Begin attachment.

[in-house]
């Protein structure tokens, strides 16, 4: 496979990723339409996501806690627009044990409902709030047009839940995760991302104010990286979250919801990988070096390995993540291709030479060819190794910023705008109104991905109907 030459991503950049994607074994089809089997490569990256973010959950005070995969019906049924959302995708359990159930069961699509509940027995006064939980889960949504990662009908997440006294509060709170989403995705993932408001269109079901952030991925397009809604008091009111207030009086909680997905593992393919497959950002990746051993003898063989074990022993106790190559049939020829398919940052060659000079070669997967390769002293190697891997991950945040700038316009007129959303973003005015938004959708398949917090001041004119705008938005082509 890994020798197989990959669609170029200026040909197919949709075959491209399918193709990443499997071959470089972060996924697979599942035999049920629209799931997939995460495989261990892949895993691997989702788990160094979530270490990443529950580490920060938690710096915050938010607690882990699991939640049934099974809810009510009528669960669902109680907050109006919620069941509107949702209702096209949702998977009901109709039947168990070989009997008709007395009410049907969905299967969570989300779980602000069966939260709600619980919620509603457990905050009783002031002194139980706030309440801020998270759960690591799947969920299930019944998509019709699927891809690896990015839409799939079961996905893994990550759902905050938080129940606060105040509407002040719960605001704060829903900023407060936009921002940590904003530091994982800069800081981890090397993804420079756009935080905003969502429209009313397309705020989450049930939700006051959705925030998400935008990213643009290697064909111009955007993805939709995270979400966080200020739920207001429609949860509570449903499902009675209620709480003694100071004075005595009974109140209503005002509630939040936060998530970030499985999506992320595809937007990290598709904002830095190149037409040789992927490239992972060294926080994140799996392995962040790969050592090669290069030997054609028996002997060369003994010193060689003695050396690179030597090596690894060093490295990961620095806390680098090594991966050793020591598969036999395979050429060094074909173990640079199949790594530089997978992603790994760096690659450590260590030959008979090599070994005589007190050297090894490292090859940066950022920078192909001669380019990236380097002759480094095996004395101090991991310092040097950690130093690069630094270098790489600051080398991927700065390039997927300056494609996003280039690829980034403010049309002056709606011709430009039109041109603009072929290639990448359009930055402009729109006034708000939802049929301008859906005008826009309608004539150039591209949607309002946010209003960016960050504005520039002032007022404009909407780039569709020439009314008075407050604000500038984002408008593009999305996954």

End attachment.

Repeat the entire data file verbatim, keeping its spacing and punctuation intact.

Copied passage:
[in-house]
């Protein structure tokens, strides 16, 4: 496979990723339409996501806690627009044990409902709030047009839940995760991302104010990286979250919801990988070096390995993540291709030479060819190794910023705008109104991905109907 030459991503950049994607074994089809089997490569990256973010959950005070995969019906049924959302995708359990159930069961699509509940027995006064939980889960949504990662009908997440006294509060709170989403995705993932408001269109079901952030991925397009809604008091009111207030009086909680997905593992393919497959950002990746051993003898063989074990022993106790190559049939020829398919940052060659000079070669997967390769002293190697891997991950945040700038316009007129959303973003005015938004959708398949917090001041004119705008938005082509 890994020798197989990959669609170029200026040909197919949709075959491209399918193709990443499997071959470089972060996924697979599942035999049920629209799931997939995460495989261990892949895993691997989702788990160094979530270490990443529950580490920060938690710096915050938010607690882990699991939640049934099974809810009510009528669960669902109680907050109006919620069941509107949702209702096209949702998977009901109709039947168990070989009997008709007395009410049907969905299967969570989300779980602000069966939260709600619980919620509603457990905050009783002031002194139980706030309440801020998270759960690591799947969920299930019944998509019709699927891809690896990015839409799939079961996905893994990550759902905050938080129940606060105040509407002040719960605001704060829903900023407060936009921002940590904003530091994982800069800081981890090397993804420079756009935080905003969502429209009313397309705020989450049930939700006051959705925030998400935008990213643009290697064909111009955007993805939709995270979400966080200020739920207001429609949860509570449903499902009675209620709480003694100071004075005595009974109140209503005002509630939040936060998530970030499985999506992320595809937007990290598709904002830095190149037409040789992927490239992972060294926080994140799996392995962040790969050592090669290069030997054609028996002997060369003994010193060689003695050396690179030597090596690894060093490295990961620095806390680098090594991966050793020591598969036999395979050429060094074909173990640079199949790594530089997978992603790994760096690659450590260590030959008979090599070994005589007190050297090894490292090859940066950022920078192909001669380019990236380097002759480094095996004395101090991991310092040097950690130093690069630094270098790489600051080398991927700065390039997927300056494609996003280039690829980034403010049309002056709606011709430009039109041109603009072929290639990448359009930055402009729109006034708000939802049929301008859906005008826009309608004539150039591209949607309002946010209003960016960050504005520039002032007022404009909407780039569709020439009314008075407050604000500038984002408008593009999305996954």